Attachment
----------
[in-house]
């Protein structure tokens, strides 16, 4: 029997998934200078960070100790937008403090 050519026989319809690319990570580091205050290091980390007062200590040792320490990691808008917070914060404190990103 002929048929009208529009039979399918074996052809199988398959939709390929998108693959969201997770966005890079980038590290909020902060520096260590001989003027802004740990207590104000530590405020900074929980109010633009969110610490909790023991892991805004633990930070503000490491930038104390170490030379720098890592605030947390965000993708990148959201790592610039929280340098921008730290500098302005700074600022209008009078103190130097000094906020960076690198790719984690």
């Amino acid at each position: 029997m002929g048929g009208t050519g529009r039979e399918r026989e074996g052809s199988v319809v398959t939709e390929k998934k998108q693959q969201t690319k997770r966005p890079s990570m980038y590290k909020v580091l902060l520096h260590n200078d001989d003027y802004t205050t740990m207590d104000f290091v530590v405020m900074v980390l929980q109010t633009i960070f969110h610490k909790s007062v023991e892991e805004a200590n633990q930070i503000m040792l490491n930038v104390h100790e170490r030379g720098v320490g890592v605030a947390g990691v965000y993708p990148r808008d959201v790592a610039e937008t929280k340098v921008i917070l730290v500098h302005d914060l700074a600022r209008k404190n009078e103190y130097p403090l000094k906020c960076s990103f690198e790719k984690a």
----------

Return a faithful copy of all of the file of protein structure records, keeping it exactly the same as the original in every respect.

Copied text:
[in-house]
């Protein structure tokens, strides 16, 4: 029997998934200078960070100790937008403090 050519026989319809690319990570580091205050290091980390007062200590040792320490990691808008917070914060404190990103 002929048929009208529009039979399918074996052809199988398959939709390929998108693959969201997770966005890079980038590290909020902060520096260590001989003027802004740990207590104000530590405020900074929980109010633009969110610490909790023991892991805004633990930070503000490491930038104390170490030379720098890592605030947390965000993708990148959201790592610039929280340098921008730290500098302005700074600022209008009078103190130097000094906020960076690198790719984690």
């Amino acid at each position: 029997m002929g048929g009208t050519g529009r039979e399918r026989e074996g052809s199988v319809v398959t939709e390929k998934k998108q693959q969201t690319k997770r966005p890079s990570m980038y590290k909020v580091l902060l520096h260590n200078d001989d003027y802004t205050t740990m207590d104000f290091v530590v405020m900074v980390l929980q109010t633009i960070f969110h610490k909790s007062v023991e892991e805004a200590n633990q930070i503000m040792l490491n930038v104390h100790e170490r030379g720098v320490g890592v605030a947390g990691v965000y993708p990148r808008d959201v790592a610039e937008t929280k340098v921008i917070l730290v500098h302005d914060l700074a600022r209008k404190n009078e103190y130097p403090l000094k906020c960076s990103f690198e790719k984690a």